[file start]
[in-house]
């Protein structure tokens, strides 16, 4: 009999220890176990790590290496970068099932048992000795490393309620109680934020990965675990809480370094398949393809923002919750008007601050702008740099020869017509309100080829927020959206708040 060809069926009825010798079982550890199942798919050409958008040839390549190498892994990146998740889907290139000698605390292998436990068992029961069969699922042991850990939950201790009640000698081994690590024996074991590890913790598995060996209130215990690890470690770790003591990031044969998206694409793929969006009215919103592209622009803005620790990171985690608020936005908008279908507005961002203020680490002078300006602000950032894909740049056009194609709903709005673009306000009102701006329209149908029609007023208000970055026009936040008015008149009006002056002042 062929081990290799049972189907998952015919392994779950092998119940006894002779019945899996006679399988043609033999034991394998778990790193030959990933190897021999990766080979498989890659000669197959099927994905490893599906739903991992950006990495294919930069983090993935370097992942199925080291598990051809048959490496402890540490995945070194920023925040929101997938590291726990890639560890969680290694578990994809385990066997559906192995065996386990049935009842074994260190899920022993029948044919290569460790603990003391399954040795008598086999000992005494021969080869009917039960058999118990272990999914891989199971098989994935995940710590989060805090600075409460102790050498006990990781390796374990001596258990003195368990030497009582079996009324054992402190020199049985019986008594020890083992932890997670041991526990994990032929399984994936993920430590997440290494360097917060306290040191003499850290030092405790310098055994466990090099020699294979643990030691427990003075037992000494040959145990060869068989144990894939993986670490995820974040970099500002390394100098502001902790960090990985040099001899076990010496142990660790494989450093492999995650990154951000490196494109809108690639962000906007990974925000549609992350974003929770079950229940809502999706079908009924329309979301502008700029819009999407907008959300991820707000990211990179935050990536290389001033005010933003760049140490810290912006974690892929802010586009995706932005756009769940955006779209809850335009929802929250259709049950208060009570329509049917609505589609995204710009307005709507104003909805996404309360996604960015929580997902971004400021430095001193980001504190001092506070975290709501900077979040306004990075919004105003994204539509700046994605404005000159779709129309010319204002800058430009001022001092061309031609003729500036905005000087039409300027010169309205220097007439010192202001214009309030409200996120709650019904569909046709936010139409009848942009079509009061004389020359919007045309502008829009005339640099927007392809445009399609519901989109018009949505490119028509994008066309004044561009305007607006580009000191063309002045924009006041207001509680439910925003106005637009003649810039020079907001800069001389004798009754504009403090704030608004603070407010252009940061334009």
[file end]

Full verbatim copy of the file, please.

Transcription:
[in-house]
């Protein structure tokens, strides 16, 4: 009999220890176990790590290496970068099932048992000795490393309620109680934020990965675990809480370094398949393809923002919750008007601050702008740099020869017509309100080829927020959206708040 060809069926009825010798079982550890199942798919050409958008040839390549190498892994990146998740889907290139000698605390292998436990068992029961069969699922042991850990939950201790009640000698081994690590024996074991590890913790598995060996209130215990690890470690770790003591990031044969998206694409793929969006009215919103592209622009803005620790990171985690608020936005908008279908507005961002203020680490002078300006602000950032894909740049056009194609709903709005673009306000009102701006329209149908029609007023208000970055026009936040008015008149009006002056002042 062929081990290799049972189907998952015919392994779950092998119940006894002779019945899996006679399988043609033999034991394998778990790193030959990933190897021999990766080979498989890659000669197959099927994905490893599906739903991992950006990495294919930069983090993935370097992942199925080291598990051809048959490496402890540490995945070194920023925040929101997938590291726990890639560890969680290694578990994809385990066997559906192995065996386990049935009842074994260190899920022993029948044919290569460790603990003391399954040795008598086999000992005494021969080869009917039960058999118990272990999914891989199971098989994935995940710590989060805090600075409460102790050498006990990781390796374990001596258990003195368990030497009582079996009324054992402190020199049985019986008594020890083992932890997670041991526990994990032929399984994936993920430590997440290494360097917060306290040191003499850290030092405790310098055994466990090099020699294979643990030691427990003075037992000494040959145990060869068989144990894939993986670490995820974040970099500002390394100098502001902790960090990985040099001899076990010496142990660790494989450093492999995650990154951000490196494109809108690639962000906007990974925000549609992350974003929770079950229940809502999706079908009924329309979301502008700029819009999407907008959300991820707000990211990179935050990536290389001033005010933003760049140490810290912006974690892929802010586009995706932005756009769940955006779209809850335009929802929250259709049950208060009570329509049917609505589609995204710009307005709507104003909805996404309360996604960015929580997902971004400021430095001193980001504190001092506070975290709501900077979040306004990075919004105003994204539509700046994605404005000159779709129309010319204002800058430009001022001092061309031609003729500036905005000087039409300027010169309205220097007439010192202001214009309030409200996120709650019904569909046709936010139409009848942009079509009061004389020359919007045309502008829009005339640099927007392809445009399609519901989109018009949505490119028509994008066309004044561009305007607006580009000191063309002045924009006041207001509680439910925003106005637009003649810039020079907001800069001389004798009754504009403090704030608004603070407010252009940061334009």